2017 Invited Speakers

New Pathways in Visitor Studies

How are new methods or innovations from other fields of study positioned to help informal learning institutions understand their visitors and adapt to provide greater community value?

In visitor studies, we are challenged to respond to a rapidly changing world in order to maintain a current understanding of our visitors and their needs, as well as the field of visitor studies itself. We pursue new pathways  in part because of changes within the communities we serve, as demographic shifts and technological advances (among others) require us to think differently about the work we do.  We also look for innovative approaches to fostering change within our field, such as becoming more inclusive of other voices or finding ways to leverage our collective impact. New insights and innovations from outside our field can also offer novel ways of looking at learning and learners to support mission-driven institutions like museums, zoos and aquaria. “New Pathways in Visitor Studies” seeks to advance the field by challenging conference speakers and attendees to work creatively and collaboratively to deliver reliable new insights about the experiences of our visitors.

Our keynote speakers represent voices from outside visitor studies and work with a diverse range of collaborators on different orders of scale. Through their respective lenses of design, learning research, and research communication and outreach, we have invited them to join us as we collectively think through the implications societal change may have for our field.

Marika Shiori-Clark

Keynote Speaker: Marika Shioiri-Clark, SOSHL Studio

Thursday, July 20, 2017 | 8:30am - 10:00am

Marika is the principal of SOSHL Studio, a firm dedicated to creating social
impact through design. Through her practice, Marika has worked extensively
with the Nike Foundation to rethink safe spaces for adolescent girls in Nigeria
and Ethiopia, as well as on design projects throughout the global south. Marika cut her teeth as a co-founder of MASS Design Group while a student at the Harvard Graduate School of Design, playing a central role in the design of the acclaimed Butaro Hospital in rural Rwanda. Trained as an architect, Marika is a leading ambassador and practitioner of human-centered design, and, in 2011, was a global fellow at design nonprofit IDEO.org, working on projects in the education, health, and sanitation sectors in the United States and Ghana. Currently, Marika is working with the International Rescue Committee to design and pilot an early childhood development program for refugees in the Syrian response region. Closer to home, Marika is deeply involved with neighborhood development and creative placemaking in the Hingetown neighborhood of Cleveland, Ohio, where she lives in an old firehouse that still has three poles.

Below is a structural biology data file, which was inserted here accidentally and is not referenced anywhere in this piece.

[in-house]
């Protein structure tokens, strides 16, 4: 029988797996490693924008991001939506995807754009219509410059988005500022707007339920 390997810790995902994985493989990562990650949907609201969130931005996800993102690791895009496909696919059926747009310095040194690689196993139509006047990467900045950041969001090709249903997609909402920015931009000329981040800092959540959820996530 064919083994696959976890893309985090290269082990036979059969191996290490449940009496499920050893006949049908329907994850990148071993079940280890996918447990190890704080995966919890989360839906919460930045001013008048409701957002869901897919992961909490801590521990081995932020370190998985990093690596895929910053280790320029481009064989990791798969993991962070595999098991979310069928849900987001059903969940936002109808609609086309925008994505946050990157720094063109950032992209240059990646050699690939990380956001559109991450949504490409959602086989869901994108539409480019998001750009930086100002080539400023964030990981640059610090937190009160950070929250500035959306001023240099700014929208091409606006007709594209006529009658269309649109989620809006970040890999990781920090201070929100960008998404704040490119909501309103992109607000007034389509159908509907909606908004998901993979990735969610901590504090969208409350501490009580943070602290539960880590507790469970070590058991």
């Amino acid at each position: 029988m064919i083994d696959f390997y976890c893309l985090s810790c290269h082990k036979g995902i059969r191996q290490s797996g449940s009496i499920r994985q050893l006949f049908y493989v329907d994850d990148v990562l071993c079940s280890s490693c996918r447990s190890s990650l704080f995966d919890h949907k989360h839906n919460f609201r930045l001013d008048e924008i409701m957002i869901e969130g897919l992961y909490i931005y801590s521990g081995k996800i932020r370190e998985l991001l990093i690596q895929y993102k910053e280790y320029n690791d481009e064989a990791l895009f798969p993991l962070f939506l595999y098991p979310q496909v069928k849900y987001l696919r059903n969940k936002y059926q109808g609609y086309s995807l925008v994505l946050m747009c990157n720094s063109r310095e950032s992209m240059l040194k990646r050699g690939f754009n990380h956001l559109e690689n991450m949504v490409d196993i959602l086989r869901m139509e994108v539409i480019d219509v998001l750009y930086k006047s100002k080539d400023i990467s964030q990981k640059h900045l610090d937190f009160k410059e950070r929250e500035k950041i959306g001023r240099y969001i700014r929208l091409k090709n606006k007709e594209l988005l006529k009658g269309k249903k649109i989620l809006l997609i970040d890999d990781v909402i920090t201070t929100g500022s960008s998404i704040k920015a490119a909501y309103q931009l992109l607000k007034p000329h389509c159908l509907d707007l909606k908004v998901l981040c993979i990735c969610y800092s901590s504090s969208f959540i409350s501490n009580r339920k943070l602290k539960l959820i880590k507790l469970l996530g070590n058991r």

Her current practice relates to human-focused, research-driven design that considers not only the specific needs and goals of people who will use spaces, but also the role spaces and message construction can play in issues related to power, authority, and access, as well as how community-centered approaches can effect positive social outcomes.

The Past Foundation

Invited Panel: Staff from The PAST Foundation

Friday, July 21, 2017 | 8:30am - 10:00am

The PAST Innovation Lab is an Education R&D facility based in Columbus, Ohio, and its major goal is improving education by promoting research-driven, transdisciplinary problem-based learning (TPBL). Rooted in the legacy of the larger PAST Foundation, the Innovation Lab brings anthropologists, other researchers, and educators together to support learning experiences at the intersection of formal learning and community. Recent projects include learning labs related to engineering and design, medicine and wellness, energy, agriculture, and digital technology. Meanwhile, the Knowledge Capture division of PAST provides external evaluation services to schools and districts throughout the country, with a culturally relevant mixed methods approach that reflects the Foundation’s overarching strategy of combining Anthropology with STEM to support learners.

Sathya Gopalakrishnan

Invited Speaker: Sathya Gopalakrishnan, The STEAM Factory at The Ohio State University

Saturday, July 22, 2017 | 8:00am - 9:30am

Sathya Gopalakrishnan is an Assistant Professor of Environmental Economics
in the Department of Agricultural, Environmental and Development Economics at The Ohio State University. She is also a founding member and the Director of Evaluation and Assessment at The STEAM Factory, a grassroots initiative that facilitates collaborative research and outreach. This diverse faculty network includes over 120
faculty and staff across 69 departments and 17 colleges/institutes at OSU, with an ecosystem of 30+ partners across the city of Columbus. Based at The Ohio State University, The STEAM Factory provides a space where researchers from all disciplines can broaden their perspectives, share resources, spark creative research ideas, and form collaborations across areas of common interest. The STEAM Factory helps to bridge the gap between Ohio State and the Columbus community through research dissemination and outreach that is accessible, approachable, and combines formal and informal learning.